Citizens of all 50 states are reeling from the budget cuts caused by the financial crisis. Our nation’s fiscal nightmare is literally breaking state governments.
Or is it the other way around?
In a penetrating article for Governing Magazine, author Rob Gurwitt puts forward evidence that we have it exactly backwards. A budget crisis isn’t wrecking state governments; state governments are so broken that it’s creating a perpetual budget crisis.
“The realization has started to dawn — and not just in the hardest-hit places — that fundamental assumptions about how state government operates need rewiring,” he writes. “The little budget tricks that states have tended to rely on in order to keep the electorate happy have mostly run their course.”
But we don’t need mazagine articles to tell us that govenments, from state to federal, are having trouble turning the ship of state around.
But is that even doable? Some say no: a recent Wall street Journal article said the reason President Obama’s attempt to reform health care is failing is that you literally can’t reform health care: at 16% of the economy, it’s too big. Can’t be done. Government is simply too large to transform. End of story.
Gary Metcalf disagrees. It can be done, and thre’s even reason to hope.
Metcalf, a member of the Organizational Systems faculty of Saybrook’s College of Psychology and Humanistic Studies, has seen these issues up close: the former president of the International Society for Systems Sciences, he also teaches at the Federal Executive Institute of the U.S. government. He says there are forces lining up for and against big change. Some of them aren’t the ones you would expect.
Perhaps the biggest fear people have is that moneyed interests are all lined up against systemic change. Not so fast: Metcalf says there are also plenty of moneyed interests desperate to fix the broken systems.
“There’s no doubt that companies of all sizes are looking at the government stimulus money as a giant pork barrel, just wanting to get what they can. Huge corporations are seeing this as their income stream for the next few years,” he says. “But I have been talking to people in industry recently who really seem to understand the challenges, and the need not just to fix the status quo, but to rethink how it works.”
All that money in politics isn’t necessarily a good thing – it creates problems all its own, and certainly there’s a lot less support from business for reinventing government if they don’t see a profit in it. But the support is there, Metcalf says, and it can be used.
Another hopeful sign is that non-traditional actors are starting to appear in civic life: major non-profit foundations that are extremely well funded and dedicated to making large scale changes.
“Look at the Gates Foundation, Warren Buffet, the Harlem Children’s Zone,” Metcalf says. “These are people working above and beyond the traditional boundaries. It doesn’t take a popular vote to do what they’re going to do, they have the resources, and they’re able and willing to address things in a different way. It’s not the same as a government system change, which is preferable, but it does have the potential to make major changes, and showcase that success.”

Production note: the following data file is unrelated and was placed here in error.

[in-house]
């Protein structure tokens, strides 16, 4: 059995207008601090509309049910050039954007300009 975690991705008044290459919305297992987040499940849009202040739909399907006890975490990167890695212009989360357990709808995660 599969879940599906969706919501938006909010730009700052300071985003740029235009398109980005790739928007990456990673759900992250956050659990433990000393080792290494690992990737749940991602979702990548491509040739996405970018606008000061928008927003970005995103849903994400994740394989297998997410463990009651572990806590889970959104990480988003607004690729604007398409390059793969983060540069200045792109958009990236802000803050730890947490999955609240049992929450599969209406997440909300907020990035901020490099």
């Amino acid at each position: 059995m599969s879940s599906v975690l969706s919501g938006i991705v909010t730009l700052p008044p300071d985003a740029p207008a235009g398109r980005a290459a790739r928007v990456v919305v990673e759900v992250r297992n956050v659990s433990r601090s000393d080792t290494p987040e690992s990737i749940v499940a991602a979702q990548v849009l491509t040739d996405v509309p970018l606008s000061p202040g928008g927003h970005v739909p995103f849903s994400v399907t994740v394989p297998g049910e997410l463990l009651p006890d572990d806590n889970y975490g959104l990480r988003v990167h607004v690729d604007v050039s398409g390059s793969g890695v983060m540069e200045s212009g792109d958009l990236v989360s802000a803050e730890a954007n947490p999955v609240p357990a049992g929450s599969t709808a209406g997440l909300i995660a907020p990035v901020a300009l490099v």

Is this enough? Probably not. Metcalf says that the key piece that is missing is easy access to the big picture for ordinary citizens. It’s not that we don’t have enough information at our finger tips – this is an information age, after all – but that too much of the media reporting focuses on the small scale instead of the big picture.
“The public news media tends to present information to the audiences that they cater to by scaling it down and diluting it. The result is that it’s harder to explain to people why short-term sacrifice makes sense for a long-term goal,” he says. “If all they’re hearing about is the sacrifice, then when you really start talking about meaningful reform, their eyes will glaze over. It’s not that the information is wrong, it’s just not palatable to a general audience that hasn’t been asked to think that way.”
In the end, Metcalf thinks, it is unlikely that any one section of society will be able to force a reinvented government on any other – that kind of “reform” is civil war by other means, and it’s not likely to work. “As long as the game is ‘us vs. them,’ then the ultimate goal really isn’t a better result for the whole populace.”
But it is possible that if government, industry, and an informed public sit down to work issues out, that they can come up with amazing solutions.
That’s quite possible, he says, but it won’t happen easily.
What worries him is the timing: these issues aren’t going to stay where they are while we get our act together. Health care, the environment, the economy … these problems are only going to get more complicated over time, and therefore harder to solve. “The scale of the systems has gotten so big that yes, it makes it harder to find the will to address them,” he says. “More importantly, it requires combining the will with the leadership to get change started.”
He hopes that a broader realization that the problems we’re having not are not temporary crises … that it’s not the budget crisis that’s breaking government, but a broken government that’s causing a perpetual budget crisis … will help us all start to come to the table.